The mom was sort of a wreck. Seemed like she maybe bounced from one household to another and dragged her kids with her. All four of them, (two kids, mom, and the original neighbor) moved away. One of the saddest things I’ve heard was when the older daughter, in 6th grade at the time, mentioned that she was moving. Again. Didn’t know where. She got wistful and said, “I was starting to like living here.”

To be fair, the original neighbor was a good guy. A nice man. Friendly. Incompetent as a single father, not capable of controlling his kids after their mother died (no doubt he struggled as well), but I’m sympathetic toward him.


#12

They will probably make great neighbors and generally safe friends for your children to engage with.

Maybe get to know the parents, have a candid discussion that affirms you want to raise your kids with a strong Catholic faith but you will support them and promise not to evangelize their kids, and you expect the same.

Given time and friendship, the kids will naturally compare. Hopefully you have good communication with your tots, so they will talk to you about their questions when they do arise.


#13

I live here in Utah so things are quite different. When my children were younger they played with the lds kids all the time. Problem was that when they found out they couldn’t get us to convert they wouldn’t allow our children to play with theirs. Quite difficult trying to explain to my kids why they were not allowed to play with them. Whole neighborhood was lds. No more hellos or waves from the neighbors. Glad we moved away from that neighborhood.


#14

That’s sad. I’m sorry.


#15

I know what you are getting at. I once lived in a small suburban community that was close to 90% Mormon. Everything there was about the LDS, even the public school. If you were not LDS or didn’t want to be, you were basically shunned.

My boys were left out of sports, scouts, school activities, and had very few friends to play with. They would come home and tell me they had to go to church with them to be on the team. When I would ask the parents, coaches, and teachers they denied it but…the reality was the same. After 18 months I moved back to the city which was far more diverse.

In your situation I would continually talk with your kids to make sure they are not getting a different message than you want them to have. I would also have a frank discussion with the parents about your faith & theirs. I would let them know you are firmly Catholic and ask them to respect that and that you will do the same for them.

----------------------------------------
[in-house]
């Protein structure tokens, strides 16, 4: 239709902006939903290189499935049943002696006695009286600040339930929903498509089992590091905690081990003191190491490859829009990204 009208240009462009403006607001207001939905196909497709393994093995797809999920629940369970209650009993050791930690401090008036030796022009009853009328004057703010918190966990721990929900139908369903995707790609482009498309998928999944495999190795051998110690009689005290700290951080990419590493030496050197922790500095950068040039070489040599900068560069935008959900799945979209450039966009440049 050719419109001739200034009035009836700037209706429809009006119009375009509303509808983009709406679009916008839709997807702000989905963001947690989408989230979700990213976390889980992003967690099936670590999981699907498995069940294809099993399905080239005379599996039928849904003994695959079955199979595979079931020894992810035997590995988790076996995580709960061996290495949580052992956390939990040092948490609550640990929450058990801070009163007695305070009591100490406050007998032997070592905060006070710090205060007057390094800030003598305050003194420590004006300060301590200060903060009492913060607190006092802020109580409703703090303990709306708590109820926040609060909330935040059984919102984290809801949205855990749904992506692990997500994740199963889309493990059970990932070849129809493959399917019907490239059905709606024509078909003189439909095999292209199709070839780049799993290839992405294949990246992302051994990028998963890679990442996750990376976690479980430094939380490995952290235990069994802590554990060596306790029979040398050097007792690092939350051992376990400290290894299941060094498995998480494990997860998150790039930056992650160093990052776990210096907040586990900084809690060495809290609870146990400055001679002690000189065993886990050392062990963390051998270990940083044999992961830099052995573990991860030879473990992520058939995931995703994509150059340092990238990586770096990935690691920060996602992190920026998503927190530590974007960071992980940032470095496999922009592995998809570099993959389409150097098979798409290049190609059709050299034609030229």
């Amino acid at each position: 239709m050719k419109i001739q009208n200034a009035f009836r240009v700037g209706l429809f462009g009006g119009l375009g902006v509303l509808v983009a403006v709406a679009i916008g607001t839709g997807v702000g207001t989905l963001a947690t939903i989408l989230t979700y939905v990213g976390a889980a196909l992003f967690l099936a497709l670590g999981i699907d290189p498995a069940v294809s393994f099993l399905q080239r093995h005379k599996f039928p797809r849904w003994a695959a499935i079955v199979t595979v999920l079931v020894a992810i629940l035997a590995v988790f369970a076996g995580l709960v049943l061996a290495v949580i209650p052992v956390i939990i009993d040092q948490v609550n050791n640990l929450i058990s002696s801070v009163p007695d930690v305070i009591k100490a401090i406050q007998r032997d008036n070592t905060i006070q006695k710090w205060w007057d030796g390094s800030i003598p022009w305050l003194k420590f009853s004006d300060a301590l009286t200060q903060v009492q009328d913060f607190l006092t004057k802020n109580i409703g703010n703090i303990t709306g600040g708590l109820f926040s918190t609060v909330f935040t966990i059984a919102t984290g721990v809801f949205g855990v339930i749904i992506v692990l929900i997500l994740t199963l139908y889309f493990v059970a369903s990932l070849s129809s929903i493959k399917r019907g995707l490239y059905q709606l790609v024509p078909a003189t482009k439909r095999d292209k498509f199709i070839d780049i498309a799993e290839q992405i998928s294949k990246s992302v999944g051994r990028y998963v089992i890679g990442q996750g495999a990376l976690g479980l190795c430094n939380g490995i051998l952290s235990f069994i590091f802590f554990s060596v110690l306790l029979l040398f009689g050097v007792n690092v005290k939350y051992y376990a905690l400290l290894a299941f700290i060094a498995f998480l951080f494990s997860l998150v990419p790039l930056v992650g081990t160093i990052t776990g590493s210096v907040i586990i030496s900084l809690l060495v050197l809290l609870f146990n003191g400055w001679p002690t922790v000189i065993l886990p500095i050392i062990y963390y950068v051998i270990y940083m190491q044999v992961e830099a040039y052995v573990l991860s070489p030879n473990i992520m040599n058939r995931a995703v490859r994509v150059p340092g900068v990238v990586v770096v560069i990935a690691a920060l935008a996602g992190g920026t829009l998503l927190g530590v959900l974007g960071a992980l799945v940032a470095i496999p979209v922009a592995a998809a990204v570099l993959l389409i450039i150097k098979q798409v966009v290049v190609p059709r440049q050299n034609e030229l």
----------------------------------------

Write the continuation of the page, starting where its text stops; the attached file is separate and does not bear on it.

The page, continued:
#16

If she keeps inviting you just say my religion doesn’t allow me to but thanks anyway, and smile sweetly. They might not have looked at it like that before


#17

Further on this topic, as a small child my family lived in a small community that was 99% LDS. Only 3 Catholic families in the greater community.

We stayed strong in our faith and it was a good community, even if we were ‘outsiders’. It wasn’t till my older siblings were in high school and dating that my mom became worried. My dad transferred to another town which incidentally had two parish churches within a few minutes drive. Romantic relationships are a big source of conversion, much more so than friendships.


#18

I have some relatives who are Mormons and as such I have known some and I’ve been to a Mormon funeral once and talked with a Mormon bishop and some members of the Congregation.

I will say they are very nice people, genuinely very nice and friendly. The ones I know do attempt to envangelize in little ways and in little comments (much like us Catholics do) but they aren’t going to throw the Book of Mormon in your face, unless of course they are ringing your doorbell as missionaries… those I have had a few times and usually they spew some anti-Catholic comments, not necessarily harsh or offensive but in an attempt to make me question and be open to what they are saying.

You could speak with the parents, perhaps invite them to dinner or something and just talk about boundaries. I think it’s healthy to learn about each other’s faiths, while we don’t have to agree with them we can certainly find some commonality. Theologically it is hard to find commonality from the Mormon bishop and clergy people I’ve spoken with but in terms of lifestyle, they live a most holy and devout lifestyle, one that I highly respect and admire.


#19

I live in a mormon area. My kids are friends with many mormons. The evangelizarion happens a lot in high school and adulthood. As kids it’s pretty normal kid stuff. They are not aware of the differences in dieties or terminology. Just be friendly with the family who knows, you might make some friends yourselves.


#20

First of all, until you have a problem, you don’t have a problem. But you could teach your children to respond to an invitation,
“Maybe someday if my mother lets me, but I doubt she will let me. We’re Catholic and we go to the Catholic Church.”

As for the mother, you should invite her to your church. That will stop her from inviting you anymore.